Patriots

Belichick describes UDFA strategy: Be honest with the plan, give them a shot

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Belichick describes UDFA strategy: Be honest with the plan, give them a shot

FOXBORO -- The Patriots have had a number of undrafted rookies arrive to New England and have success. Malcolm Butler is an obvious example. Same goes for newly-named captain of the offensive line David Andrews. Last year it was Jonathan Jones who made an impact as an undrafted player out of Auburn. This year defensive lineman Adam Butler is leading the charge among a trio of undrafted rookies who've made the club.

Why is Bill Belichick's club able to land players who weren't drafted but still may be coveted around the league? How do successfully find players who fit?

That they're willing to pay doesn't hurt. They shelled out a significant amount of cash for linebacker Harvey Langi and tight end Jacob Hollister after this year's draft, both of whom made the 53-man roster out of training camp. 

But the other parts of the formula are reasonably straight-forward, and Belichick explained them on Wednesday: Have a consistent message, be honest with players before they arrive, then give them a chance. 

"I know I've talked to other players, we all have, that have been at other teams, other organizations," Belichick said, "and a lot of times the player will make comments along the lines of, 'My coach wanted me to do this, but my coordinator wanted me to do that, or my coordinator wanted me to do this, but my coach wanted me to do that. Or a personnel guy drafted me to do this, but the coach wanted me to play this way, or somewhere else. Sometimes within an organization or within a team between the head coach, the coordinator, the position coach, personnel, scout director, GM, whatever -- sometimes, whether that's in college or in the NFL -- sometimes it's not a totally consistent message.

"One of the things I tell the players is that whatever message I'm giving you, that's the way it's going to be. That collectively as a staff and as the head coach, we're gonna all be on the same page. Whatever it is I'm telling you, whatever it is the position coach is telling you, we've already talked about that and it's gonna be consistent. I think if you have any questions about it, there's always somebody who can verify it, be it another player or another coach or another somebody that that person knows that that player knows or his representatives or somebody that can verify that, yeah, that's the way it was in these other examples that we can usually cite based on our longevity.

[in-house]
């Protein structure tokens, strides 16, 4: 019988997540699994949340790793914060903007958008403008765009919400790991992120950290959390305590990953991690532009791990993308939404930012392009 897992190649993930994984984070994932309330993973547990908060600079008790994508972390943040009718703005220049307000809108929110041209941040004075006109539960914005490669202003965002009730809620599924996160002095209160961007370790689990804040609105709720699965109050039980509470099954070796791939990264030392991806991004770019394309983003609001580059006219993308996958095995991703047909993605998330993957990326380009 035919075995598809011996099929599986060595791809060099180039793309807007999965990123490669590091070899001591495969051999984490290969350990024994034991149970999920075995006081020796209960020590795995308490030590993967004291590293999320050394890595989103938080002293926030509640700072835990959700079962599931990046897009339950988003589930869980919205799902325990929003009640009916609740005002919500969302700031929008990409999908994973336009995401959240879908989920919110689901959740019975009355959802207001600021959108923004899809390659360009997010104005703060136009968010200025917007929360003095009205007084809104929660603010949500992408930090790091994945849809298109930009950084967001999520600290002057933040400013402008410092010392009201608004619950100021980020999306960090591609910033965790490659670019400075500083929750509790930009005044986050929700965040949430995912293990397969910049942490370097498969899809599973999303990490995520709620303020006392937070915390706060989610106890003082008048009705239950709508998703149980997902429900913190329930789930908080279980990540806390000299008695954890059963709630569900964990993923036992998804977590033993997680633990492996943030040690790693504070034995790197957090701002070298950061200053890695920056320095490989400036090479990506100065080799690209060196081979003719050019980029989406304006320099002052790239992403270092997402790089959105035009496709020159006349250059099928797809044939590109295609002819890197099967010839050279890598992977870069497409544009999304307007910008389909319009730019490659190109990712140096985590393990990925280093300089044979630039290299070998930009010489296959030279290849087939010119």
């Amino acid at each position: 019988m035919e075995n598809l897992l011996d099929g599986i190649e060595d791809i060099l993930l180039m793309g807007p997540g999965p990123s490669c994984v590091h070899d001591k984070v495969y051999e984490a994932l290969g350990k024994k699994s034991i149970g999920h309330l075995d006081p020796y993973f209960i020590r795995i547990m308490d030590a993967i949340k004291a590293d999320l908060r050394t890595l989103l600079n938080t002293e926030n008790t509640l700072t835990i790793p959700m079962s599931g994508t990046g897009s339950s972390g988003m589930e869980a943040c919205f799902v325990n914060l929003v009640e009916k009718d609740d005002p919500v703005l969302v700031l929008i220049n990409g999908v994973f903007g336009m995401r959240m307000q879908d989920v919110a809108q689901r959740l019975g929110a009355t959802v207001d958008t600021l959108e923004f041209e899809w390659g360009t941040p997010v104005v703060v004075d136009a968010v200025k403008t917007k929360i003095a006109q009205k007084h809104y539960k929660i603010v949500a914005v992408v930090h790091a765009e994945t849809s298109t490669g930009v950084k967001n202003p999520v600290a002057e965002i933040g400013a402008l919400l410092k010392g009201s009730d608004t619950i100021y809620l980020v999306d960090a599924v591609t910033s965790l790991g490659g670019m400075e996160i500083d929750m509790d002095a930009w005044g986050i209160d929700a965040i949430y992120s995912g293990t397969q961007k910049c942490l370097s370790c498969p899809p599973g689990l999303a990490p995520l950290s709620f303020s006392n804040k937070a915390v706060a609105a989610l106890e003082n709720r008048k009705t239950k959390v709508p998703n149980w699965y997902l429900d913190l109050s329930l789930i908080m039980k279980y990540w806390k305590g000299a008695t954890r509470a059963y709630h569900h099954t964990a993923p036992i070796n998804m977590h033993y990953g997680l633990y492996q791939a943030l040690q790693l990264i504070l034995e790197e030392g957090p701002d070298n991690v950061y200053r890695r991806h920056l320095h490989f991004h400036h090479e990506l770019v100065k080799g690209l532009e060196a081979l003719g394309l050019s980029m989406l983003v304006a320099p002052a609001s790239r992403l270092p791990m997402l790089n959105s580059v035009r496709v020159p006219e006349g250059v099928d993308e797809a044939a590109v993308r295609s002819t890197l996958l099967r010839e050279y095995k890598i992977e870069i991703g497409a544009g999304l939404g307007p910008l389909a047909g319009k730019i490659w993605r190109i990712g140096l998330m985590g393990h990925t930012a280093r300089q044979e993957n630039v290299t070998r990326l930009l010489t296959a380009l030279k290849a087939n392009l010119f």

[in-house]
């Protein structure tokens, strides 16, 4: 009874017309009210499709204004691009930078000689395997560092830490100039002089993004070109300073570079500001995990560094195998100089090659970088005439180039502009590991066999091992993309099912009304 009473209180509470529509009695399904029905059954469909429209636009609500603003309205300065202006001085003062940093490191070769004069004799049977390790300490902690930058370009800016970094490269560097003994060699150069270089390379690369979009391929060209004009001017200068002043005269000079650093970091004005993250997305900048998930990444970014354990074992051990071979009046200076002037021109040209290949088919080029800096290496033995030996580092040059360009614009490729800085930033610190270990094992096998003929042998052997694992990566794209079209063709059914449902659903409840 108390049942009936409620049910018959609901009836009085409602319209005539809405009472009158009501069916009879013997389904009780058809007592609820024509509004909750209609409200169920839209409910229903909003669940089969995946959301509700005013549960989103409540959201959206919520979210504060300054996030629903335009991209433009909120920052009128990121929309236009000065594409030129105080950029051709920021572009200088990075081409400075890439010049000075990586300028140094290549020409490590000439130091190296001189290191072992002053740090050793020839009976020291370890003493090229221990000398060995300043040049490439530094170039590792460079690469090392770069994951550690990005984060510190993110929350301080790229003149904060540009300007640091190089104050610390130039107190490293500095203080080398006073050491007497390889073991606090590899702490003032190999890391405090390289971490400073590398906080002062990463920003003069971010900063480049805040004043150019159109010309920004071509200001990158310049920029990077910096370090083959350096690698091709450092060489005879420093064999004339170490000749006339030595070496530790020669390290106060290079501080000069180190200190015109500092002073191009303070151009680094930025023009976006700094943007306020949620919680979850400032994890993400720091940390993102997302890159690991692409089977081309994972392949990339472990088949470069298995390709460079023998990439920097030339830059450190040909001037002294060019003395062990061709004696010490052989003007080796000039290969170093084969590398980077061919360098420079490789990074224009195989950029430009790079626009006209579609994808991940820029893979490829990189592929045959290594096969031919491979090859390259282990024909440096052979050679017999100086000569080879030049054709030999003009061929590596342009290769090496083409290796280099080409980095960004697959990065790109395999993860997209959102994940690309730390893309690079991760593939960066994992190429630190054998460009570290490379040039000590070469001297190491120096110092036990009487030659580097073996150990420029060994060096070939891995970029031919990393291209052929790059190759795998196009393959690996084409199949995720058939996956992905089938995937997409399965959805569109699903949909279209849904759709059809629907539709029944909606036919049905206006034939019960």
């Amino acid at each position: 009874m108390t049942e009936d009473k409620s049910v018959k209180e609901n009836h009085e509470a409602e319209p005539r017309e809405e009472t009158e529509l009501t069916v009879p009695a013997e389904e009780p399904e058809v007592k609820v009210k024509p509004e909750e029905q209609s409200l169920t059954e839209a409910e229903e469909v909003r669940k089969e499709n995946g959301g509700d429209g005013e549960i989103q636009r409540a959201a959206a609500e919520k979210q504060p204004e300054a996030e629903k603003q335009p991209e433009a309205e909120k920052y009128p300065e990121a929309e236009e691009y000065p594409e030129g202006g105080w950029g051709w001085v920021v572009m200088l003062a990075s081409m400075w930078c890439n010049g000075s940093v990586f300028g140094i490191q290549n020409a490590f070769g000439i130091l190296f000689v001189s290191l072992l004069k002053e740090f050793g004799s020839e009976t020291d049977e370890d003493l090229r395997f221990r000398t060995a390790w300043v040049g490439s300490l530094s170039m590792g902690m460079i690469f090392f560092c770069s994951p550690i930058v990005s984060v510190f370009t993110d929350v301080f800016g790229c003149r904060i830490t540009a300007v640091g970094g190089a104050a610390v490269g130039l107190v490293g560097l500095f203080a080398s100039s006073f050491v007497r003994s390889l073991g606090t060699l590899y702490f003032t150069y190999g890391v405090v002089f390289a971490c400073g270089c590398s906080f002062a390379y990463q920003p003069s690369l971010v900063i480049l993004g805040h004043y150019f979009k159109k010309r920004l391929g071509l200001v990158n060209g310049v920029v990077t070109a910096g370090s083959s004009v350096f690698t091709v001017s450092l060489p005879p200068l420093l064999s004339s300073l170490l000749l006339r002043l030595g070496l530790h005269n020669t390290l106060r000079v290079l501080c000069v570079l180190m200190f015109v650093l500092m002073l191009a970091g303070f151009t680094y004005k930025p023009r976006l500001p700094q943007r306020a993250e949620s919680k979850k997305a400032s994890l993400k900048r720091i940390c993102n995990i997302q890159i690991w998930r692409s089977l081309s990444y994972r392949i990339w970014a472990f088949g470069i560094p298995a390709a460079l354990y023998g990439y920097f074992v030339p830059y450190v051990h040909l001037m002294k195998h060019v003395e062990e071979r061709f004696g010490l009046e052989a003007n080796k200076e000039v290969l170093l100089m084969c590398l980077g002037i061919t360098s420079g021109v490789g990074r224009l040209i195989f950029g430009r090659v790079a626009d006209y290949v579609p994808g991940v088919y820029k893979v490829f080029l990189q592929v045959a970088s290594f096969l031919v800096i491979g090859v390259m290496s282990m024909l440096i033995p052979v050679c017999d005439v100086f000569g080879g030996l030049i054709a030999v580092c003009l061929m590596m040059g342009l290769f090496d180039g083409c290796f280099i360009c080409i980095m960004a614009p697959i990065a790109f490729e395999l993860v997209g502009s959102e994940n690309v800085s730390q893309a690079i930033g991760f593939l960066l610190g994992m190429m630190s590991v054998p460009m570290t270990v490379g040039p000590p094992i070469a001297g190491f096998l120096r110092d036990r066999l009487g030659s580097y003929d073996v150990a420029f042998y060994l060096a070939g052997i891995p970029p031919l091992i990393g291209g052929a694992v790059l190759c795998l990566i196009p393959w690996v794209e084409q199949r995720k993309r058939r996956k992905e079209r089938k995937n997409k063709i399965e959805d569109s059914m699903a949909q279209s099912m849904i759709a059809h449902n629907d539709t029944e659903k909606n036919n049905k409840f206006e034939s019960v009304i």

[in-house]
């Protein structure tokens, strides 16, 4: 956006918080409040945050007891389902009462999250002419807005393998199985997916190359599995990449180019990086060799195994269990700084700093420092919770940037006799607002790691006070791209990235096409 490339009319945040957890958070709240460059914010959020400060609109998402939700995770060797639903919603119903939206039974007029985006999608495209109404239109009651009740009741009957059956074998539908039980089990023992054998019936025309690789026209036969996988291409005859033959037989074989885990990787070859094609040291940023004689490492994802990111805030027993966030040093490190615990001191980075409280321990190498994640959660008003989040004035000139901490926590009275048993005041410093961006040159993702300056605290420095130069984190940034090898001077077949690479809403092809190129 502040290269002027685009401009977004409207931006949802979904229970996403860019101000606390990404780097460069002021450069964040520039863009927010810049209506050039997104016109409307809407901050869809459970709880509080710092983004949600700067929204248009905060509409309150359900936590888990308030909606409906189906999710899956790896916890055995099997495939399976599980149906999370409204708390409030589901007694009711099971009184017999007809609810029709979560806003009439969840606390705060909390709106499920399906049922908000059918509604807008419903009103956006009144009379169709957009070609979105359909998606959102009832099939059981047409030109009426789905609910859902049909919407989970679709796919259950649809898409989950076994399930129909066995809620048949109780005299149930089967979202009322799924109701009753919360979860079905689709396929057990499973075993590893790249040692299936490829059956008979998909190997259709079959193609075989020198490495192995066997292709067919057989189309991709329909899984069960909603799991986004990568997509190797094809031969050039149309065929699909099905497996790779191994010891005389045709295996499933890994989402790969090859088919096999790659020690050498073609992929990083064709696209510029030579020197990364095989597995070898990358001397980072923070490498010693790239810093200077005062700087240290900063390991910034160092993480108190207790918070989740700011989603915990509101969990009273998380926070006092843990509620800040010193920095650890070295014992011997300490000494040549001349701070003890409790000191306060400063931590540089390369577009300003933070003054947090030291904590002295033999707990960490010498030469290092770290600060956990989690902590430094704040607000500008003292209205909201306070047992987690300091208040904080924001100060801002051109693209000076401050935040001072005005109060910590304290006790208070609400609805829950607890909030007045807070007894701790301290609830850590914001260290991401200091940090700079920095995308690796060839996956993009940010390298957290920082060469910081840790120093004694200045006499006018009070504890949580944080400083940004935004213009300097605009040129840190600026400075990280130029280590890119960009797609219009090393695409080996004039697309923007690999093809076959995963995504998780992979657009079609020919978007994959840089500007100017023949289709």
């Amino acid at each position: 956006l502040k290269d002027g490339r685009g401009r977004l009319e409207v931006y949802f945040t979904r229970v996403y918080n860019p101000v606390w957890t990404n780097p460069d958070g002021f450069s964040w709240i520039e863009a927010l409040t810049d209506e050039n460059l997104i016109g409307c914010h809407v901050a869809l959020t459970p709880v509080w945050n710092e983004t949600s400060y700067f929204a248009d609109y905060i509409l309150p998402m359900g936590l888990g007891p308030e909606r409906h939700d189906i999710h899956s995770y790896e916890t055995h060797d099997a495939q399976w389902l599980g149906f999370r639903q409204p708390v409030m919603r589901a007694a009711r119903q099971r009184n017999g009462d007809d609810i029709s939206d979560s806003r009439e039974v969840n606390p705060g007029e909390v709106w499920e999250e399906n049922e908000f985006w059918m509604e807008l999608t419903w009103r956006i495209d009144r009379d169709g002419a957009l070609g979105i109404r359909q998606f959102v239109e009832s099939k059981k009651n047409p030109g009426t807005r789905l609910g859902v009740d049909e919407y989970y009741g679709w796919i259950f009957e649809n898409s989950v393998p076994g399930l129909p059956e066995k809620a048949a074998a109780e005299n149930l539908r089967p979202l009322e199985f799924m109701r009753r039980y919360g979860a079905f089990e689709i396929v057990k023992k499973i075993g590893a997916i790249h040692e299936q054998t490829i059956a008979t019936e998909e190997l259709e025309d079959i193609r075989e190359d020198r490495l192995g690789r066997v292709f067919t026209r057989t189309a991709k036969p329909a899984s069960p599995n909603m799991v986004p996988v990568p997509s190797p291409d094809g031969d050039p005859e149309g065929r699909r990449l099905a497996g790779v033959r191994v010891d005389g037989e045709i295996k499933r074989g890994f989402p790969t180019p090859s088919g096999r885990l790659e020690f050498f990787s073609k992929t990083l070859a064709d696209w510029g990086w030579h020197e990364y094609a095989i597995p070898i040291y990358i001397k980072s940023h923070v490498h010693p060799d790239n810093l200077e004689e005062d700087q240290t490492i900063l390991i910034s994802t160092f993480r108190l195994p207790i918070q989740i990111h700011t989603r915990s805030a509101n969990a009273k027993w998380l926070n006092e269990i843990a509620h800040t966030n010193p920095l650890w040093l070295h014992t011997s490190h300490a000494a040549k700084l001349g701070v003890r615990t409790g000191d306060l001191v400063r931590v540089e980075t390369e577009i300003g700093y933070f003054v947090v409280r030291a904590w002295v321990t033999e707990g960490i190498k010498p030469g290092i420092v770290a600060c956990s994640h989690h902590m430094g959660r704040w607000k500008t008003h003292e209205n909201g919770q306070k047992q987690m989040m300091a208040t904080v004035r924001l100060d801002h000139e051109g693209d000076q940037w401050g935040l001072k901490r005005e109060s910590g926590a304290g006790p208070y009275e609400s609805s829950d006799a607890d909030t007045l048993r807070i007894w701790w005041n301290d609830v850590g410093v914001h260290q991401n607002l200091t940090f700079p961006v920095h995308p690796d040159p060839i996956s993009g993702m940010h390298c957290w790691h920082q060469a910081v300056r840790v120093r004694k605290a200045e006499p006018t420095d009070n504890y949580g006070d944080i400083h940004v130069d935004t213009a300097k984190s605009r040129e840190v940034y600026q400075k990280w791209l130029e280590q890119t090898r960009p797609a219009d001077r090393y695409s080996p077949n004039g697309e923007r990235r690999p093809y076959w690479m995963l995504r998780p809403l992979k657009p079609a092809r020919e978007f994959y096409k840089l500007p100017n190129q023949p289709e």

"I just believe in being honest with a player. If it's not what he wants to hear, then that's OK. Then we're both probably better off with a different decision. I'd want to hear from the player, how he really feels, not him trying to sell me something because that doesn't really help us either. Guy tells you something and that's not really what it is, and it doesn't work out, then that's sometimes probably why it doesn't work out. I try to be as honest as I can with a player.

"Sometimes things change. If that happens, I'll tell the player that. 'This is what we brought you here for, this is what we want you to do, but look here's the situation we're in now so we need for you to move and do something differently than what we talked about. I'll tell the player that. That comes up from time to time because that's -- we're not really being dishonest about that. That was my intent with the player. But because of circumstances, that may change, and I want to do what's best for the team.

"Most of the time I'm able to tell the guy pretty clearly what we envision him coming in as and what the opportunity will be and that it'll be up to him to compete in that situation and make the most out of the opportunity. If that's him doing it or somebody else doing it, I can't control that. I can't control performance. I can just control opportunity and situation to a degree. Then from there it's up to the player. But that's how I've always tried to do it."

Take Adam Butler as an example. Belichick met with Butler at Vanderbilt and liked what he saw. He couldn't guarantee a spot for Butler if he ended up with the Patriots, but he told him what he liked about Butler's game -- namely, his versatility -- and how it might work out. 

It has worked out, as Butler has played 45 snaps against the Saints, which was second among Patriots defensive linemen behind only Trey Flowers.